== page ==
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Wexford born Irish designer and multi-disciplinary artist Richard Malone, 30, has become an industry go-to for authenticity, resourcefulness and rebellion. In February 2020, rounding off the meteoric first chapter of his career, Malone was named the winner of the International Woolmark Prize, previously awarded to Karl Lagerfeld and Yves Saint Laurent - praised by the panel of judges for his ‘radically transparent’ working practise, revolutionary approach to research and a redefined notion of luxury. The lifeblood of his work is Malone’s detailed, sensitive observation of form and his investment in age old craft and technique. A staunch advocate for women’s rights, Malone was a vocal public supporter of the Repeal The 8th campaign in Ireland, staging a protest at London's Selfridges Department Store and contributing a celebrated essay to British Vogue. He has dressed and collaborated with clients ranging from art and fashion industry executives to international icons: Tilda Swinton, Roisin Murphy, Björk, Debbie Harry, Rihanna, Kate Moss and Beyoncé.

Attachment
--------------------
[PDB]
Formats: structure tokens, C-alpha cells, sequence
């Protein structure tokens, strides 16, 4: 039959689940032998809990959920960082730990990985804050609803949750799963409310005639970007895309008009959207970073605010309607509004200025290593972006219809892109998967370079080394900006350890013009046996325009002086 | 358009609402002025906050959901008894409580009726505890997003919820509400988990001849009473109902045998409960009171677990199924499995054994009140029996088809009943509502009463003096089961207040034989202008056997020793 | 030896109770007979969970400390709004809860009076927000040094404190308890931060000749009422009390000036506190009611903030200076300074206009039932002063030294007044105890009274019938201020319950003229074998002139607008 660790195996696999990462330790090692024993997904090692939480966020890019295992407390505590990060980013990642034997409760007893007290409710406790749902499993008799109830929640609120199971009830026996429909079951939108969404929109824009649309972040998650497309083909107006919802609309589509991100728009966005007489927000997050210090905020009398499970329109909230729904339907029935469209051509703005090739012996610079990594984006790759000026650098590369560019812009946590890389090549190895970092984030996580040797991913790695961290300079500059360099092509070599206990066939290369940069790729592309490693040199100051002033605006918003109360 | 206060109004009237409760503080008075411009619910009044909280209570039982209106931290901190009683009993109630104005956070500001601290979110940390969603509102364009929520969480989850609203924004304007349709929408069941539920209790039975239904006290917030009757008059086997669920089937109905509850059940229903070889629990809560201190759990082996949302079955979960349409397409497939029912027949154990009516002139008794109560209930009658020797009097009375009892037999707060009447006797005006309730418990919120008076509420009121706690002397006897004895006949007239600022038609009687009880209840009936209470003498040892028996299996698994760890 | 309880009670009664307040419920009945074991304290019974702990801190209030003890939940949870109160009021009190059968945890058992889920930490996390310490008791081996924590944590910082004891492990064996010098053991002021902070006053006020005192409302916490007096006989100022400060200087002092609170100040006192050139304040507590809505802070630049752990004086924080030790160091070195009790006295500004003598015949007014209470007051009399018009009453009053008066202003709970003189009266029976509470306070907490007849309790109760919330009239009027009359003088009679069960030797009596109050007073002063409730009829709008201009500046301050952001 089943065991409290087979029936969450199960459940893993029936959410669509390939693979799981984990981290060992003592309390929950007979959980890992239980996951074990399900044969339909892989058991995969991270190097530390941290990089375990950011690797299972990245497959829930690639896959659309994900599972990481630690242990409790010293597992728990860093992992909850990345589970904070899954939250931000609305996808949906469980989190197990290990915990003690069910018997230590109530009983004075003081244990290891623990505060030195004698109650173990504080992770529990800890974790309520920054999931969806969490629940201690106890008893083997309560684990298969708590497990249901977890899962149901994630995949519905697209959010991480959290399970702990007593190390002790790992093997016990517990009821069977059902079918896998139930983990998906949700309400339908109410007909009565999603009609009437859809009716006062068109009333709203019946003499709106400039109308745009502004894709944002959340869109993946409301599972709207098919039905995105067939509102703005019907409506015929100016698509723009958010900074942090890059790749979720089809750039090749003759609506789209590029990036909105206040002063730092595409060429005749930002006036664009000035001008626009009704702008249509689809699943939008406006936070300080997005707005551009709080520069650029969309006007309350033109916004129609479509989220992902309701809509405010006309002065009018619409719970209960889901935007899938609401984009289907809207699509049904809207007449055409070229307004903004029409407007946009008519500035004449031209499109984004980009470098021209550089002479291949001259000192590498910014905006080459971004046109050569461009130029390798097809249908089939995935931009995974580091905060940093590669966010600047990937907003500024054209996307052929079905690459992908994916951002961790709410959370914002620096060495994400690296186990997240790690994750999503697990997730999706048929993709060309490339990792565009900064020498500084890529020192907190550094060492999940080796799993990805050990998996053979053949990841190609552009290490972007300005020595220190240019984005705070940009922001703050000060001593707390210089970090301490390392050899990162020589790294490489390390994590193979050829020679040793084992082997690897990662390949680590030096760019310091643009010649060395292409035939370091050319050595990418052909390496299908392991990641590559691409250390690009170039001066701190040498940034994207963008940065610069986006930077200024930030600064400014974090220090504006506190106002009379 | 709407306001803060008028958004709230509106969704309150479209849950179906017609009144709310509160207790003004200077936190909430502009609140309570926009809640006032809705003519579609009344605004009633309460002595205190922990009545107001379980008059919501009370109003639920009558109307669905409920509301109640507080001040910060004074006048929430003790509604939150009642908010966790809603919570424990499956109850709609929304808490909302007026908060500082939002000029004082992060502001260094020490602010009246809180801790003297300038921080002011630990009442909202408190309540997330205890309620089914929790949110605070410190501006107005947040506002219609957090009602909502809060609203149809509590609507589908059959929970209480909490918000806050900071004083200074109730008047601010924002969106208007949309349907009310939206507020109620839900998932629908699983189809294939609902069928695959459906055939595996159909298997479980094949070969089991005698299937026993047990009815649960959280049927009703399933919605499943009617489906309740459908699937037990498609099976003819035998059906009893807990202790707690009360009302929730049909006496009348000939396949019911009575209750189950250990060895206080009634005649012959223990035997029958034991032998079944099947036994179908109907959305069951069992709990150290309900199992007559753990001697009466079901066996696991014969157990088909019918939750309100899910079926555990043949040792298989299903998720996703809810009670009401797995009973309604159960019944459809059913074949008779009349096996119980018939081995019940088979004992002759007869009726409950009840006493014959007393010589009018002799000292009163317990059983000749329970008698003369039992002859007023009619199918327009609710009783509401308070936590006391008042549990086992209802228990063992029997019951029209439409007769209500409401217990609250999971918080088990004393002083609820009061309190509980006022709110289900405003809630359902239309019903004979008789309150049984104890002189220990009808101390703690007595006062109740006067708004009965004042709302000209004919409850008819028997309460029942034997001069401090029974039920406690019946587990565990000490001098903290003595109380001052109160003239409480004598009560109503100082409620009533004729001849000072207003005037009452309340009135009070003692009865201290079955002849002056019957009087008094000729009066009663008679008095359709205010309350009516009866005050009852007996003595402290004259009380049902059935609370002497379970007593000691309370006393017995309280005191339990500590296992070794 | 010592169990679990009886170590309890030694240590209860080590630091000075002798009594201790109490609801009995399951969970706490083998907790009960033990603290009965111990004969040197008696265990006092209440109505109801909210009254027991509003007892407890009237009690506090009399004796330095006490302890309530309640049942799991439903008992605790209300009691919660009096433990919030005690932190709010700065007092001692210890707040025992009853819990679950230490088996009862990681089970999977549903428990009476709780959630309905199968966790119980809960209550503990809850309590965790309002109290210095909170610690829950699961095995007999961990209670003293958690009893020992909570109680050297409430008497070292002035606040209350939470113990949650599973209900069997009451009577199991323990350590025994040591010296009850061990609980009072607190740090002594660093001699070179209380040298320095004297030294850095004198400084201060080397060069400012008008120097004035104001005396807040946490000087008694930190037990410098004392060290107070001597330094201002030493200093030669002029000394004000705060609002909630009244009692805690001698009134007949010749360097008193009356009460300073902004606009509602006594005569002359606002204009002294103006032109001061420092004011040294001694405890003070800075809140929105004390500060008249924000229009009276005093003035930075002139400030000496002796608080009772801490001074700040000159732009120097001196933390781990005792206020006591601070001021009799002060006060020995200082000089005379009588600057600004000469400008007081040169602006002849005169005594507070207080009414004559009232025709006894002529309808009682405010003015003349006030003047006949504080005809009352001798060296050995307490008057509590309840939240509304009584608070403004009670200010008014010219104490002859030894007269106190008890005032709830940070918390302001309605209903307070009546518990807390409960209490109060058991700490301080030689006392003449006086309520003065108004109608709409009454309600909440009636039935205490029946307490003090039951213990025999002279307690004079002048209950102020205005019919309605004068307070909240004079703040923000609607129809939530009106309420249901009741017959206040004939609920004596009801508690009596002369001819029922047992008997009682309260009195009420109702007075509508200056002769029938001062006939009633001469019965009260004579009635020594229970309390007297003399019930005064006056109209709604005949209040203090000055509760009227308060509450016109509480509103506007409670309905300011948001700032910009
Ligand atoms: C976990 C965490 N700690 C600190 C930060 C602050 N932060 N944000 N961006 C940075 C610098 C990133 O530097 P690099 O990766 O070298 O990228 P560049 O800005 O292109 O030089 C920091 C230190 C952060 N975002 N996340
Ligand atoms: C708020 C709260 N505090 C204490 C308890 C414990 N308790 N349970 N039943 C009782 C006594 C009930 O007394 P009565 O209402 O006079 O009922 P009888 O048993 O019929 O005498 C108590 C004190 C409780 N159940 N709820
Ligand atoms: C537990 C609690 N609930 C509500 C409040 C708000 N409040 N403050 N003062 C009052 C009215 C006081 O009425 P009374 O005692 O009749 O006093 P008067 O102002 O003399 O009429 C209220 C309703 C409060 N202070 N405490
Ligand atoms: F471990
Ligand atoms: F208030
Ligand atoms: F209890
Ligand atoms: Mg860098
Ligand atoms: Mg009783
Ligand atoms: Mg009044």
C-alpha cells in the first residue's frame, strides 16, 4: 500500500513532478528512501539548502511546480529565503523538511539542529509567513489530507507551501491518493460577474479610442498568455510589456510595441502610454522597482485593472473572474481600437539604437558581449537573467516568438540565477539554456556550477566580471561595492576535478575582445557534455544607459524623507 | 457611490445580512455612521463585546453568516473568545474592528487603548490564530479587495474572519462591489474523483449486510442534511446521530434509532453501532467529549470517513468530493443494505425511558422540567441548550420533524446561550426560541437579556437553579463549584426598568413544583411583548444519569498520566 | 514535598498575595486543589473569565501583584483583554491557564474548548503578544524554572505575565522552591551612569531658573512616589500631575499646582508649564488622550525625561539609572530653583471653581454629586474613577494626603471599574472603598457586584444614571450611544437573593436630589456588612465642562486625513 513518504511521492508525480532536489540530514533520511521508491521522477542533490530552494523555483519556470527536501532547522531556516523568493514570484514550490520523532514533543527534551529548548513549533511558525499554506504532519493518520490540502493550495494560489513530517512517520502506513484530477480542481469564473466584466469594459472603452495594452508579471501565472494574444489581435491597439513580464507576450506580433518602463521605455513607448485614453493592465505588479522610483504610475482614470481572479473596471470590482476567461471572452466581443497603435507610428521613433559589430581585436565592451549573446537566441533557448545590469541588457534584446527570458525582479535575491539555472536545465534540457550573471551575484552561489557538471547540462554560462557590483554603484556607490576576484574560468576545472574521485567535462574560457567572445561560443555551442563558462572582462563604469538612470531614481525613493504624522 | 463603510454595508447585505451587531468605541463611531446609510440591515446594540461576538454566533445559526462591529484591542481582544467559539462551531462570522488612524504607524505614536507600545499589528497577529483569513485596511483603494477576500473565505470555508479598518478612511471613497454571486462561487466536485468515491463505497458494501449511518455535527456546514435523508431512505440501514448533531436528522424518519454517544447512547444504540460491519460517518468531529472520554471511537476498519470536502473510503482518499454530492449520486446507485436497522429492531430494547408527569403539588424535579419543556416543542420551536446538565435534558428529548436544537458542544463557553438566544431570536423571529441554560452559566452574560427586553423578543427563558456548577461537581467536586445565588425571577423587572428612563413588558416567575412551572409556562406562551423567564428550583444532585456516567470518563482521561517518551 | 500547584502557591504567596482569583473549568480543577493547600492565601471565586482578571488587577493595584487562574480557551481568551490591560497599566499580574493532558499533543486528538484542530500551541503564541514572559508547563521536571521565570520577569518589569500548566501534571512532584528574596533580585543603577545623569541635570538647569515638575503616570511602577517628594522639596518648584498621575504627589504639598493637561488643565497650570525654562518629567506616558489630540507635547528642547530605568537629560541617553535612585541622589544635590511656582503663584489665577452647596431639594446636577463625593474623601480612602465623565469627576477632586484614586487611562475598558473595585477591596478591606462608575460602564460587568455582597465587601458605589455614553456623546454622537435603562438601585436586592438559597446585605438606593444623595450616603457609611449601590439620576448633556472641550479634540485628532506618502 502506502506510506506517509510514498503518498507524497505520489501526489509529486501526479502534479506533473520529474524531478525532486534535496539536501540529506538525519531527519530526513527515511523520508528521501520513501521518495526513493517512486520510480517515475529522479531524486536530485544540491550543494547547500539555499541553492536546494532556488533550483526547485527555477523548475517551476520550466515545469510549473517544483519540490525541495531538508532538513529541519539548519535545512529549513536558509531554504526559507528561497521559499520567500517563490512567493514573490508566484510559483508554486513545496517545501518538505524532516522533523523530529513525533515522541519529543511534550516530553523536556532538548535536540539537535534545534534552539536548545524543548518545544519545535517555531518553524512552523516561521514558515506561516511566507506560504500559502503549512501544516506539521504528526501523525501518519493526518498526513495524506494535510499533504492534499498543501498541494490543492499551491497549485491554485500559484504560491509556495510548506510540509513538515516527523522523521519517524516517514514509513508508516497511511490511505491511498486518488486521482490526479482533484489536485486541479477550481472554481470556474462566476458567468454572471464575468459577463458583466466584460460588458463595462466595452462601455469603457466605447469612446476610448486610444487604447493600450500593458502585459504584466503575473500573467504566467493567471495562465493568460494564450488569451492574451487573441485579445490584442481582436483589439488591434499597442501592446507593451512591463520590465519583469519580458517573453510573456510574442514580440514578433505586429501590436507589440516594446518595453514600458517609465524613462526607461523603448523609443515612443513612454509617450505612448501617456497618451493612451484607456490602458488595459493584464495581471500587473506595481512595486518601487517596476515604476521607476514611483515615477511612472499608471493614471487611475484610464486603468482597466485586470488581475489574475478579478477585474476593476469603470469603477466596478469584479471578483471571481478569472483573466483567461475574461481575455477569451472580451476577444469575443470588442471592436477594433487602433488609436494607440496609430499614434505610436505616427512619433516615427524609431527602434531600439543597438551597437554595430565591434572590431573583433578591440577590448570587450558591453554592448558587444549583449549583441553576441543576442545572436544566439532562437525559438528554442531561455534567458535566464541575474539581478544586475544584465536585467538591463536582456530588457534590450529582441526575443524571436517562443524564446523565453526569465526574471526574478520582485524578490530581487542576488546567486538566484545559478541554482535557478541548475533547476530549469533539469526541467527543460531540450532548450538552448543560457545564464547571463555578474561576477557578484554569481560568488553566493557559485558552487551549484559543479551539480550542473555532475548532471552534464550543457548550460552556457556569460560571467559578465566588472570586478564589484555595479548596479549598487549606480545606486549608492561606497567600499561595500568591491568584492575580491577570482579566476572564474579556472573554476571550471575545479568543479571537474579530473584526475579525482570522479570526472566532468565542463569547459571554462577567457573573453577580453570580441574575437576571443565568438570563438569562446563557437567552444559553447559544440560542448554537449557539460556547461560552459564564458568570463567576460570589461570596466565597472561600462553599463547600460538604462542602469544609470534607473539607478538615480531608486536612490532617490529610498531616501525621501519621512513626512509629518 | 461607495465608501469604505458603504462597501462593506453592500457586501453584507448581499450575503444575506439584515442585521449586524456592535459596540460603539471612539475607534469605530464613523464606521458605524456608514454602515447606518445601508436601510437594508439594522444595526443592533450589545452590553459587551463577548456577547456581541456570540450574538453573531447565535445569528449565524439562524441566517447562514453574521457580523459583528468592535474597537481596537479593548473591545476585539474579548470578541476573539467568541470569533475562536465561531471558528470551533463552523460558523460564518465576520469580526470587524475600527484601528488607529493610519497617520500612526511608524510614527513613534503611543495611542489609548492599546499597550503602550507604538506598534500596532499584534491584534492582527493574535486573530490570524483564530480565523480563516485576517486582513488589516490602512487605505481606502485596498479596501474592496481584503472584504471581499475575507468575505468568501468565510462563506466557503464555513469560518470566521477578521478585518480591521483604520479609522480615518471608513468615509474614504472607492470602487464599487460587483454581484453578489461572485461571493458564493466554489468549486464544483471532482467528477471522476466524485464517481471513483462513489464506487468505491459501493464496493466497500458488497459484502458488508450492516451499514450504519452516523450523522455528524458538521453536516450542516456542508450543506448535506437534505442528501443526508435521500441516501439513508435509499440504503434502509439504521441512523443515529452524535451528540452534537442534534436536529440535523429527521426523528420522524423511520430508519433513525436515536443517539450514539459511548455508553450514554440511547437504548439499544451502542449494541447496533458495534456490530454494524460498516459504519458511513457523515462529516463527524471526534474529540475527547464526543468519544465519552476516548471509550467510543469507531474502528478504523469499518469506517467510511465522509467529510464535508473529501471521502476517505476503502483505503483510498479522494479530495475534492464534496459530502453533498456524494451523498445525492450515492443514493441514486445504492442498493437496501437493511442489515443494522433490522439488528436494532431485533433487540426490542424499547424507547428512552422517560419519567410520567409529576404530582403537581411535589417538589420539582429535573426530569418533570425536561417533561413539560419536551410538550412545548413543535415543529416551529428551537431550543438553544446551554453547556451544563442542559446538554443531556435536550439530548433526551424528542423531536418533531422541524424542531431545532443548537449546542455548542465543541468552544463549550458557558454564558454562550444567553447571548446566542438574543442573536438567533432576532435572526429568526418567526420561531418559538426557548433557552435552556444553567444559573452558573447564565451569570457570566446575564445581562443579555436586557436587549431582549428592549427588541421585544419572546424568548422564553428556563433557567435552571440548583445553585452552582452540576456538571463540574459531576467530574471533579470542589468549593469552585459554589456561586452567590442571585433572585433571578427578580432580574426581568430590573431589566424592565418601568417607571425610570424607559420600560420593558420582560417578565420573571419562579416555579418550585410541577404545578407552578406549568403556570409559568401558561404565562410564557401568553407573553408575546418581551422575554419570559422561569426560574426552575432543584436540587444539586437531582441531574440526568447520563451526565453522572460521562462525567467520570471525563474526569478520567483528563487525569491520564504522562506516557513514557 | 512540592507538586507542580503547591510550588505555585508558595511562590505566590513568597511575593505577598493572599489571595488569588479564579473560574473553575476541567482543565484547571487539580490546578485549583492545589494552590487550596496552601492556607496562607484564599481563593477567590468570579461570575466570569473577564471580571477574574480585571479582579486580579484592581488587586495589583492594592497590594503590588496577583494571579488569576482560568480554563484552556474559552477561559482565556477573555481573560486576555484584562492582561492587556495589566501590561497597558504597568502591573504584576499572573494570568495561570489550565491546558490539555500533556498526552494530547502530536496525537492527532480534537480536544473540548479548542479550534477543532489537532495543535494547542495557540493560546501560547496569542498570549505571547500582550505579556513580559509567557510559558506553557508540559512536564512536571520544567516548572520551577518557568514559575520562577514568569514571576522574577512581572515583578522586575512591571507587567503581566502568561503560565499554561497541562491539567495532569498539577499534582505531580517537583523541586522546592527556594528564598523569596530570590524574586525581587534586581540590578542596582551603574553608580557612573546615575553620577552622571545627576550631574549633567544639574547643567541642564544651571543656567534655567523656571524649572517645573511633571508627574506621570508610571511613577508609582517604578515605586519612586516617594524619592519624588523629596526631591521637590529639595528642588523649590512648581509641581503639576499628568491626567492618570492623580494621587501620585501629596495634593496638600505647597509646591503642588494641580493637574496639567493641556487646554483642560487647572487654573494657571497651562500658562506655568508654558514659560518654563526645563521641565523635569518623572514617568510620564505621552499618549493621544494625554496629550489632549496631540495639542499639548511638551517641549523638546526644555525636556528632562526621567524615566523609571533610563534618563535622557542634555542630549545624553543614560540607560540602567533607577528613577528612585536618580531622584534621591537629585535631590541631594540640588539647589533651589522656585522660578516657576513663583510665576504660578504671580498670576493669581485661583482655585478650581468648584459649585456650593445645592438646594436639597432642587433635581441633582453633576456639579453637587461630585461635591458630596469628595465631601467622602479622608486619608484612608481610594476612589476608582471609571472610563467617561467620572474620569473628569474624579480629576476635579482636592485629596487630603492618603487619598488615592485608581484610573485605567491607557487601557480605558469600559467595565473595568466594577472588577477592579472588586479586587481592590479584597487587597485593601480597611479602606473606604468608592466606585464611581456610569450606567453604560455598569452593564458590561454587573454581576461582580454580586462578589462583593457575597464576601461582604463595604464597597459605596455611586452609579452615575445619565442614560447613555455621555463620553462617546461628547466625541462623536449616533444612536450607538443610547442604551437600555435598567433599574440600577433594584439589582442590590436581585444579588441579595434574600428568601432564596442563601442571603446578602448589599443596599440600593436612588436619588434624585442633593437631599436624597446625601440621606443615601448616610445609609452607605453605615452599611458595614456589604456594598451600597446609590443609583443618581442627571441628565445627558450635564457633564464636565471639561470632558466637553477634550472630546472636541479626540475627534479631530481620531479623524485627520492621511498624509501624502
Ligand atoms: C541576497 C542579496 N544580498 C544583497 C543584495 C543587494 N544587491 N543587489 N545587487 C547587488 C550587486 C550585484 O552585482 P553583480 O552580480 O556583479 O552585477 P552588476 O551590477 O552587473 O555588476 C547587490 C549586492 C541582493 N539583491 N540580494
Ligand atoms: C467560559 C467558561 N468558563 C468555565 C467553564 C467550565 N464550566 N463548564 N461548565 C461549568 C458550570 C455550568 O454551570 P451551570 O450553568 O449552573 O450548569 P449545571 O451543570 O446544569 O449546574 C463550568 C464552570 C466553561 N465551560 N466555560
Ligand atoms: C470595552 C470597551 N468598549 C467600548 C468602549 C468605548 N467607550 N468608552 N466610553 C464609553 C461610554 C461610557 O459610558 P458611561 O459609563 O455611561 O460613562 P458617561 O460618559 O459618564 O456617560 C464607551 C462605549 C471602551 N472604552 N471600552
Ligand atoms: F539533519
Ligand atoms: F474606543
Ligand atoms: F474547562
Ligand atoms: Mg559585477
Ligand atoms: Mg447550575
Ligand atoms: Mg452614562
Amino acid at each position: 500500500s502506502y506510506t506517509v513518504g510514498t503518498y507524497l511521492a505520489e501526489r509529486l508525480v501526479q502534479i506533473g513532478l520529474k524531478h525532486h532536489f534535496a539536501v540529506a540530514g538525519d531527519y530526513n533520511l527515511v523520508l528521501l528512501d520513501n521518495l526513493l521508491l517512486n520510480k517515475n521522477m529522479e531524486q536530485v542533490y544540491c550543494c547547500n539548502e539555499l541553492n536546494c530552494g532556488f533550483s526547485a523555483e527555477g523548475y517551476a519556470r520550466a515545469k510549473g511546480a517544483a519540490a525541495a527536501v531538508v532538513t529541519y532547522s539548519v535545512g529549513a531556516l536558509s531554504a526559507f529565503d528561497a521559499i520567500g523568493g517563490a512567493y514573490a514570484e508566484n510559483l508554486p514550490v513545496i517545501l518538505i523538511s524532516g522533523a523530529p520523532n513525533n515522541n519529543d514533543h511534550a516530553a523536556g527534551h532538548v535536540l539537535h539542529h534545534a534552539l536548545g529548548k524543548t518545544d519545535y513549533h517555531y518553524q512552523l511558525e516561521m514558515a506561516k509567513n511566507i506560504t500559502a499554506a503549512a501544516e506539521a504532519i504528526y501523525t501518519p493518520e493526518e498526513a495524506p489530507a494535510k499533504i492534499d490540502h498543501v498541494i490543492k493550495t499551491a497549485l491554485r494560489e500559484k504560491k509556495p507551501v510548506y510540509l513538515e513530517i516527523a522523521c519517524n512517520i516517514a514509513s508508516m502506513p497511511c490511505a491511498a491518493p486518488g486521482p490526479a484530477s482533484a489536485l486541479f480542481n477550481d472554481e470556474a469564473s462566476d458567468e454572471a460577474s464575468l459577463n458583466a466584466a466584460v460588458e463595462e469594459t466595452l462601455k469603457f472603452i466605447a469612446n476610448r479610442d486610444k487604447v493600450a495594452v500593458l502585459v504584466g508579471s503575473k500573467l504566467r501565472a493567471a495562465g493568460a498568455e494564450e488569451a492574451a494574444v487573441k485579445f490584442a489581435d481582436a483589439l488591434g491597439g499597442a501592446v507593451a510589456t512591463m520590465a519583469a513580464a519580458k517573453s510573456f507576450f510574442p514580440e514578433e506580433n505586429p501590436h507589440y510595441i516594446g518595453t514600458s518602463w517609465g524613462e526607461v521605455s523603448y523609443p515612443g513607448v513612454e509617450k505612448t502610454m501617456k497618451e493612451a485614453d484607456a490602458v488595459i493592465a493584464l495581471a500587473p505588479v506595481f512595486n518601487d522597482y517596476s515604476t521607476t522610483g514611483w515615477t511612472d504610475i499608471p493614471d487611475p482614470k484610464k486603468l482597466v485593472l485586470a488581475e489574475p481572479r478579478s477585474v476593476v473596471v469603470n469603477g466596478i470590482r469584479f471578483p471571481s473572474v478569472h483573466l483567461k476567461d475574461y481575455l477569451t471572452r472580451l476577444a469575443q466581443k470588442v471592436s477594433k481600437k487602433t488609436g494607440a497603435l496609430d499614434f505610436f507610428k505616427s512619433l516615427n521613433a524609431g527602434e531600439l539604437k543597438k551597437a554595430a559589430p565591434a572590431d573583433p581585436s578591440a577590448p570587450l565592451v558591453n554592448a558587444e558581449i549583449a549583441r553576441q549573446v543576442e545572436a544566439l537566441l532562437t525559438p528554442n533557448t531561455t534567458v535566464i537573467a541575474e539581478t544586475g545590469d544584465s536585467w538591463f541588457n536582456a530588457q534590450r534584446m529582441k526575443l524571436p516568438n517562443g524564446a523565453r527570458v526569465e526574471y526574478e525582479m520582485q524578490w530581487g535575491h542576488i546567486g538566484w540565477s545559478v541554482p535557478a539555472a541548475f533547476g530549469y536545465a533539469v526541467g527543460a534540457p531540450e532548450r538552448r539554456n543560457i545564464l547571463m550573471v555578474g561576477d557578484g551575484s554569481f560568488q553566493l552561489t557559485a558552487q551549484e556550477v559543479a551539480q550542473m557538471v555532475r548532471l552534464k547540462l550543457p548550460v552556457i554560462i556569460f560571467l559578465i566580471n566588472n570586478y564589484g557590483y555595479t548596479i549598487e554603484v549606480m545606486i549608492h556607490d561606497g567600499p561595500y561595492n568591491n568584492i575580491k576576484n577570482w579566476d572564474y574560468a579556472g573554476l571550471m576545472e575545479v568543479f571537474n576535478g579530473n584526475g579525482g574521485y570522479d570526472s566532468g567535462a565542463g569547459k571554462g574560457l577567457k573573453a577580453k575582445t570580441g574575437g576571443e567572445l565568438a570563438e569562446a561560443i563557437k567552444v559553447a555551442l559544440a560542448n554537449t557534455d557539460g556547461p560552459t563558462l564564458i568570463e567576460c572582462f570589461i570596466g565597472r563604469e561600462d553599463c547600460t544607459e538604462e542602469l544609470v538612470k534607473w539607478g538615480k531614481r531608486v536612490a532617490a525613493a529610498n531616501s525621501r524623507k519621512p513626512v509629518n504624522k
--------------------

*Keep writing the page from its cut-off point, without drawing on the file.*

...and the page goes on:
As well as his bi-annual shows at London Fashion Week, Malone’s work in sculpture and performance has become highly collectible and is part of the permanent collections of some of the world’s most prestigious museums and galleries - including the Museum of Modern Art (MoMa) in New York, the Design Museum in London, and the National Gallery of Victoria in Melbourne. Malone was one of the youngest artists to be collected by the MoMA NewYork, and his work has been included in two major exhibitions at the museum, as well as the permanent collection. His cross-disciplinary approach includes sculpture, performance, drawing, poetry and photography. Malone is internationally recognised as an advocate for conscious design and has worked across the world in researching and developing sustainable practices for the fashion industry. Malone’s pieces are made in strictly limited editions, or completely unique - fabrications include handwoven cotton supporting regenerative farming, locally sourced woven wools from the Mourne mountains, regenerated ocean-waste jerseys and garments reconstructed from past season toiles. Malones' work extends to sculpture, furniture, textiles and clothing. Malone is strongly against the mass production involved in the creative and fashion industries, and many pieces from his studio are completely unique. Malone also works with several charities in creating opportunities for low income and underprivileged students. Malones working class rural Irish background has informed his support of education reform, his latest essay on class barriers to creativity will be published in Luncheon magazine this June.